One of two Austrian teenage girls who reportedly fled Vienna to join ISIS is now believed to be dead.
The girls, Samra Kesinovic, 17, and Sabina Selimovic, 15, left Vienna in 2014 with a note telling their parents that they had gone to fight in Syria, the New York Daily News reports.
Kesinovic and Selimovic were believed to have settled in ISIS’ Syrian capital of Raqqa after flying to Ankara, making their way through Turkey to Adana, and then crossing by foot into Syria.
The two resurfaced on social media sites in late 2014 as recruiters for ISIS. They then became poster girls for ISIS’ female recruitment campaign.
Kesinovic and Selimovic were monitored closely by international authorities including Interpol and the UN’s Counter-terrorism Committee (CTED).
It is widely believed that both girls were married immediately after crossing into Syria and joining ISIS.
Speaking via text message with French weekly Paris Match in 2014, Selimovic did not confirm that she was pregnant, but reiterated that she was enjoying life in Syria and felt free to practice her religion in a way that she could not in Austria.
According to the Daily News, sources believe that the two girls eventually wanted to leave ISIS and return to Austria, and had done much damage to the group in doing so.
Soon thereafter, the girls' fate changed. As David Scharia of CTED confirmed, “one was killed in the fighting in Syria, the other has disappeared.”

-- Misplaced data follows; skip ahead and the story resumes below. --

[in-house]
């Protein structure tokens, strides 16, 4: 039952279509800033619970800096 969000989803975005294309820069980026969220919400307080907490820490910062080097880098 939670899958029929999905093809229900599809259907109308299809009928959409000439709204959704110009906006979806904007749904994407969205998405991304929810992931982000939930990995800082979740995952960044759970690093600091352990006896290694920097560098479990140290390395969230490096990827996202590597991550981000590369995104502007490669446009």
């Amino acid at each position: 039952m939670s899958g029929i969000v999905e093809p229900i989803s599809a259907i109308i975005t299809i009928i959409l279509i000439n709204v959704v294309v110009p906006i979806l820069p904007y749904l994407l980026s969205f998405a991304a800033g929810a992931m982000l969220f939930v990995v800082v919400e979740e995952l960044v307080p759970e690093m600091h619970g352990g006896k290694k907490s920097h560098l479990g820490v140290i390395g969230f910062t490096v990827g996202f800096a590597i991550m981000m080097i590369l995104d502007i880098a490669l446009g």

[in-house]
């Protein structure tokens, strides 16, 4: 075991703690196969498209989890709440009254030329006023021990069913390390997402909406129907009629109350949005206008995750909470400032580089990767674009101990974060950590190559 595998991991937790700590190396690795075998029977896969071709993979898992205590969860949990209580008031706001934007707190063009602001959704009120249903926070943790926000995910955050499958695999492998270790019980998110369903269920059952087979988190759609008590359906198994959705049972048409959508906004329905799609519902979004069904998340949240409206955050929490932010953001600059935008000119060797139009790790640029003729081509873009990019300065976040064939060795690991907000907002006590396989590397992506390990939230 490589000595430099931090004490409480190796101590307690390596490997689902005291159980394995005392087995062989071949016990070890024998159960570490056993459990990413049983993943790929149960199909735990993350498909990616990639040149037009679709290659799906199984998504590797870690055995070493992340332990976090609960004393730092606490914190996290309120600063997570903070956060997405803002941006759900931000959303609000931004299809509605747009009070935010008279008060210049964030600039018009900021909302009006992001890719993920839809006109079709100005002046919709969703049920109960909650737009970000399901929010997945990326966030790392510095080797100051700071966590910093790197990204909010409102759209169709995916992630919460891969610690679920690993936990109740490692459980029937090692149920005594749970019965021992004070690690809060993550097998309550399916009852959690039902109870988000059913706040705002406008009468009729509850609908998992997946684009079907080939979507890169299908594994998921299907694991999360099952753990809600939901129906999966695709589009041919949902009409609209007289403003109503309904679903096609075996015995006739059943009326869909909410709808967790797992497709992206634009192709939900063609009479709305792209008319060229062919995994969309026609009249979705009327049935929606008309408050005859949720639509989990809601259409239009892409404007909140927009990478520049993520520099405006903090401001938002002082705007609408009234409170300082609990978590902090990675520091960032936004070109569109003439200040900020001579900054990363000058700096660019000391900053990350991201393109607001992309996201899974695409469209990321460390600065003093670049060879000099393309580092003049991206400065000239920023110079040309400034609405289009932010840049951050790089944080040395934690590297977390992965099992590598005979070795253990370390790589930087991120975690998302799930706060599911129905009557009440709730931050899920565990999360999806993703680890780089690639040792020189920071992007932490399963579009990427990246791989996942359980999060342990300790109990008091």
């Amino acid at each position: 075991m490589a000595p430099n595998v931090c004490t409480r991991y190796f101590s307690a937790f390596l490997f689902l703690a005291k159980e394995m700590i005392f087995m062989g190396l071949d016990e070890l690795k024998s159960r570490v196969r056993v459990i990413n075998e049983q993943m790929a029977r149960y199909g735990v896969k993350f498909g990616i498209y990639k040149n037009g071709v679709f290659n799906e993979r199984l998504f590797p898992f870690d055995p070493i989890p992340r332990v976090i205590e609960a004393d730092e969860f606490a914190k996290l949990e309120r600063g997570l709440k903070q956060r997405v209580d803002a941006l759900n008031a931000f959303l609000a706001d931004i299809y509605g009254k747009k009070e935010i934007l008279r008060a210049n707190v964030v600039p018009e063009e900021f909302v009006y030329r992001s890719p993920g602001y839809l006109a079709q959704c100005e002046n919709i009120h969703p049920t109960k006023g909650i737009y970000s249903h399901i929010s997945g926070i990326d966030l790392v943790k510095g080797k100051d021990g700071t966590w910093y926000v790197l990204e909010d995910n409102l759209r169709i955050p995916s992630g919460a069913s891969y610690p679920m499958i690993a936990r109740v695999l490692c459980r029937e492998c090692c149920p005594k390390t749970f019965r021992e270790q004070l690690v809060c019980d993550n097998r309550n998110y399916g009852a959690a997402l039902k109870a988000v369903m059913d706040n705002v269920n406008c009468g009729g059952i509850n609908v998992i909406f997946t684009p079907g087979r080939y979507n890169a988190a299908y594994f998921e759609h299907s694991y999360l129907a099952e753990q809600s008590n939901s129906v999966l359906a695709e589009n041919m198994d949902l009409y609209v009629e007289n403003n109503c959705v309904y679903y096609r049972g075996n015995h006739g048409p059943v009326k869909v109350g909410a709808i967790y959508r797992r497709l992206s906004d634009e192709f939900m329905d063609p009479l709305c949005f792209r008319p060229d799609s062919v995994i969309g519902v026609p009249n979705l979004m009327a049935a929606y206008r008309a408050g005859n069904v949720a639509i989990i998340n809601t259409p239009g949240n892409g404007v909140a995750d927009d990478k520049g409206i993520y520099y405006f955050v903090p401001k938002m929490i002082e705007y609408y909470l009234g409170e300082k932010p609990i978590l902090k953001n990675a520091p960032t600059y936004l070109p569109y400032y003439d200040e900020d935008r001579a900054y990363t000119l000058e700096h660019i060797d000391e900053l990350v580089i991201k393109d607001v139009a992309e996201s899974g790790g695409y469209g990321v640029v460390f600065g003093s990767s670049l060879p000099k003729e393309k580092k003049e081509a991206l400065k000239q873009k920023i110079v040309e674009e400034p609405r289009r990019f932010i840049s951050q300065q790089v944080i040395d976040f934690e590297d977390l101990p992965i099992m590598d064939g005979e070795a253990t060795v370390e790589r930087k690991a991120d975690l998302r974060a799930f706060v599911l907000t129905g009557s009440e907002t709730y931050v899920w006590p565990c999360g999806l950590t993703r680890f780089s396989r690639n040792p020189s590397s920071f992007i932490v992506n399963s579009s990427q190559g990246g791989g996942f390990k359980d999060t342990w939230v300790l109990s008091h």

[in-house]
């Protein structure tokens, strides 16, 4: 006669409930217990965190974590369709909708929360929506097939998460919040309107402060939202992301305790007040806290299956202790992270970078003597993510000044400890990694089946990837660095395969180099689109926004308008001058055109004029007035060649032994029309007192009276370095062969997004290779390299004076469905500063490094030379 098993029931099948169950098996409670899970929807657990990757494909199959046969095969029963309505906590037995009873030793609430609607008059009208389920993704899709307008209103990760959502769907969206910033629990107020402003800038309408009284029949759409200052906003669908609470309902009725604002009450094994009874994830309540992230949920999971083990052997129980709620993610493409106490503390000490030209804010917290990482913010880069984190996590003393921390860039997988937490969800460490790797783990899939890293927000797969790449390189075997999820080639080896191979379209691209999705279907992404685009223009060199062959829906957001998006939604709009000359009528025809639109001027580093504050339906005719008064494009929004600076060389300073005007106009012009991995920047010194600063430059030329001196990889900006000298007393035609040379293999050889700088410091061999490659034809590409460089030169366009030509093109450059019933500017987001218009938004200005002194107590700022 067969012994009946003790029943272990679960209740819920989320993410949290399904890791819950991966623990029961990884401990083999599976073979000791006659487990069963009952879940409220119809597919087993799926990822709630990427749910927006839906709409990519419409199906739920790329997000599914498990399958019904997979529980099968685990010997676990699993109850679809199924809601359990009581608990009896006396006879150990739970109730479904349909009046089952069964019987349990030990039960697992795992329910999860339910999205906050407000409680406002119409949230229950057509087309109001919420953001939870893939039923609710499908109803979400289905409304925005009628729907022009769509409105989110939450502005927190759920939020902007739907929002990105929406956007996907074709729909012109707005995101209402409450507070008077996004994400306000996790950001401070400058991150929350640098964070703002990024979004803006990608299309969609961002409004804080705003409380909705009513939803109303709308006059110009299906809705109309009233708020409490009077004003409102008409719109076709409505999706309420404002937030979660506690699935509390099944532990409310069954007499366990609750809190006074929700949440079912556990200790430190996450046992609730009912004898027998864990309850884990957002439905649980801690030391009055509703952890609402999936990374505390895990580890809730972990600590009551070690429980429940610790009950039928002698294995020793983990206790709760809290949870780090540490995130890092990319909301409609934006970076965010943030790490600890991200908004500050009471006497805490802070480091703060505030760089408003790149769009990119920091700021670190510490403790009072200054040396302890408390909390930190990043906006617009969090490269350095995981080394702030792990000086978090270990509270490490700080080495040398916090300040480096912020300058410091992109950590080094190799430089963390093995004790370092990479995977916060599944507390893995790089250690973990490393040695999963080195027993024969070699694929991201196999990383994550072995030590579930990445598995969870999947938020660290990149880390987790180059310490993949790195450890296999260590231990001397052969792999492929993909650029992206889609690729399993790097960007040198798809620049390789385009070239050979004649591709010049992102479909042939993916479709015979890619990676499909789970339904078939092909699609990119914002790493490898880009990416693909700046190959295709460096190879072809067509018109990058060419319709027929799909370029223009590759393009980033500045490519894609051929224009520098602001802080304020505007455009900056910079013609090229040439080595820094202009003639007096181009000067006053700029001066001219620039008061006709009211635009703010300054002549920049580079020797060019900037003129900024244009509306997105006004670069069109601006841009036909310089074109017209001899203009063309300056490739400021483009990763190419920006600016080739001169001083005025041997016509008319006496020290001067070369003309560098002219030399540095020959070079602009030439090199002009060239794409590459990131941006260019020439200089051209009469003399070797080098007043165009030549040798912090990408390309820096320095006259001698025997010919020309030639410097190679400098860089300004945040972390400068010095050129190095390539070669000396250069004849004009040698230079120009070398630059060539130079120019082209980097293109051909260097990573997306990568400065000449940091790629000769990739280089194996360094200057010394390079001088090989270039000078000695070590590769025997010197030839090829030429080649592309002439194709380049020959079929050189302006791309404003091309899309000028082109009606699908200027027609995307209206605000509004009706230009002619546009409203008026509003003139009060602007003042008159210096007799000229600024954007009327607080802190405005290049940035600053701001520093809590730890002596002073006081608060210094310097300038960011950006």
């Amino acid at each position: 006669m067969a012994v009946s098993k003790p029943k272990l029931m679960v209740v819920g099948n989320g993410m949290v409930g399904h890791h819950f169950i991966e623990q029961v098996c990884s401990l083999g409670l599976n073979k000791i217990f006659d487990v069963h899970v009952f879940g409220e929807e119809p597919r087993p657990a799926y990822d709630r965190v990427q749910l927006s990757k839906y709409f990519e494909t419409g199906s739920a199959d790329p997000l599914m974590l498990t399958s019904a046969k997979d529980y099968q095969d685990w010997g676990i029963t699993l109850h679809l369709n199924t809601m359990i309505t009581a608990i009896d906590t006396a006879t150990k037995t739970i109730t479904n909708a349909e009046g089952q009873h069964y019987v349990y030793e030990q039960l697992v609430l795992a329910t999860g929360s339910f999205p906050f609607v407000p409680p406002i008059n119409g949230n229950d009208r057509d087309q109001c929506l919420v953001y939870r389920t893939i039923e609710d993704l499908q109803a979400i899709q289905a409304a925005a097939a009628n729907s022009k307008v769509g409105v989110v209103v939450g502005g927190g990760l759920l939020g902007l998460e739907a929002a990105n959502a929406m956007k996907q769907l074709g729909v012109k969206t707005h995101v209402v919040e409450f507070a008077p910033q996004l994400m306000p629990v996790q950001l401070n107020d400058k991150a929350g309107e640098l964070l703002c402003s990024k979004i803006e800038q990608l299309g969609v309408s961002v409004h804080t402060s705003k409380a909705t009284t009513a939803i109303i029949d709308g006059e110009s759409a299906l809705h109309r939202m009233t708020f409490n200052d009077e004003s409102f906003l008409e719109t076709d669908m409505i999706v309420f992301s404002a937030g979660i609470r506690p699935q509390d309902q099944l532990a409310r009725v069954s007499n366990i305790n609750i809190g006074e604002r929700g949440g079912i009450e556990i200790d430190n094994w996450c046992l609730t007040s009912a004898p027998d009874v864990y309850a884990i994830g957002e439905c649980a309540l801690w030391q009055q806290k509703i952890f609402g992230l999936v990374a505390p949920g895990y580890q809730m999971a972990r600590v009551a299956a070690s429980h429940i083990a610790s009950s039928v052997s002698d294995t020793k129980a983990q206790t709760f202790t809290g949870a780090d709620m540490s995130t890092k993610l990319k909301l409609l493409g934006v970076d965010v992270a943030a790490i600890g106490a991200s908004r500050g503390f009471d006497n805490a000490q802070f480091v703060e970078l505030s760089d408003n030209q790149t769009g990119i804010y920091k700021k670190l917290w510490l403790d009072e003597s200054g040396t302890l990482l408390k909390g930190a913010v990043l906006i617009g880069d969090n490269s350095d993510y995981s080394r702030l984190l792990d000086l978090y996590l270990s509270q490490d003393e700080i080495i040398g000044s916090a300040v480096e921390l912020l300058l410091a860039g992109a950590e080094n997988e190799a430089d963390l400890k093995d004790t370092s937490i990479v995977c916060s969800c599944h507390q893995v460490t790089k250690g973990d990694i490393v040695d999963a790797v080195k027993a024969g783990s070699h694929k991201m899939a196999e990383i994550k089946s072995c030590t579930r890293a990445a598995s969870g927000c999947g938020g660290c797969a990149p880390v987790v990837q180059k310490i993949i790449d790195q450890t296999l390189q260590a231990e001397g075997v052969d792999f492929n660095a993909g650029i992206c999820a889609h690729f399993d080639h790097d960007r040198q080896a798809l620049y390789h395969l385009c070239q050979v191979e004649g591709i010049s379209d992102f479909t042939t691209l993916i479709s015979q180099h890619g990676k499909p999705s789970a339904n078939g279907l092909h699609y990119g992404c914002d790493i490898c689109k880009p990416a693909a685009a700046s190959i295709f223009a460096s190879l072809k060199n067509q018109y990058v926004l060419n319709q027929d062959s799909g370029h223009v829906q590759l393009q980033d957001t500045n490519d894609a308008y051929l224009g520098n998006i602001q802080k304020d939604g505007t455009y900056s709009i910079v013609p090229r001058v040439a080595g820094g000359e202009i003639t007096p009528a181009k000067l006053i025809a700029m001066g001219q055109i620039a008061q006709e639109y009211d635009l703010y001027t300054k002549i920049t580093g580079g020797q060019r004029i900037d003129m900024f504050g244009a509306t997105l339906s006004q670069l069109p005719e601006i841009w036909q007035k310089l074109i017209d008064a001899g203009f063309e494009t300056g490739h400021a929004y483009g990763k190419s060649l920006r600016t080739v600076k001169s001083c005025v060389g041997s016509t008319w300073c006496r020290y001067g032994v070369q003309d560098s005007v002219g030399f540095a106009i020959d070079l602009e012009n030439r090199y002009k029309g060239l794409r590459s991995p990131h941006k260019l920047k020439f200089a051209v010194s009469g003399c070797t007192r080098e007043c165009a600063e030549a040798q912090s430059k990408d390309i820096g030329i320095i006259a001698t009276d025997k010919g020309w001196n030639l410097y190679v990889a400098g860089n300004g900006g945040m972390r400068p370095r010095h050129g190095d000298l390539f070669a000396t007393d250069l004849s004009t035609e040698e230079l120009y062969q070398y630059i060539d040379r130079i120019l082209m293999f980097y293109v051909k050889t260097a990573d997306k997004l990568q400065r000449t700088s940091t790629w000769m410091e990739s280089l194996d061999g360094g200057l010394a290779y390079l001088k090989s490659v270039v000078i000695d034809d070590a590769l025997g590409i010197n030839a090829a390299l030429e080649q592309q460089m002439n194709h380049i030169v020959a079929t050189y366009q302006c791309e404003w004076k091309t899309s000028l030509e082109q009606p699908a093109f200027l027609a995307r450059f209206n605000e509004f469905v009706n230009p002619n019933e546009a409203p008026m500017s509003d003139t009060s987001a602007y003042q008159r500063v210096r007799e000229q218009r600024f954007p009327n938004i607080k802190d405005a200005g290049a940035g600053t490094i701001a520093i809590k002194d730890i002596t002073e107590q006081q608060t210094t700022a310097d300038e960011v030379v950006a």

The details remained murky until this month when reports in Osterreich and Kronen Zeitung papers quoted a Tunisian woman who knew the girls claiming that Kesinovic was beaten to death.
Mirsad O., known as Ebu Tejma, is believed to have radicalized the two girls. He is an Islamic preacher living in Vienna. He was arrested in November for an alleged role in funding an Austrian-based terrorist network.
Kesinovic and Selimovic are not the first European girls to join ISIS. A set of three British high school girls made headlines when they appeared in Syria. It is confirmed that two of those girls are married to ISIS soldiers.
The Guardian reports that only 10 percent of those leaving Western nations to join jihadist groups in Syria and Iraq are female. Furthermore, France is the origin country for 25 percent of the total.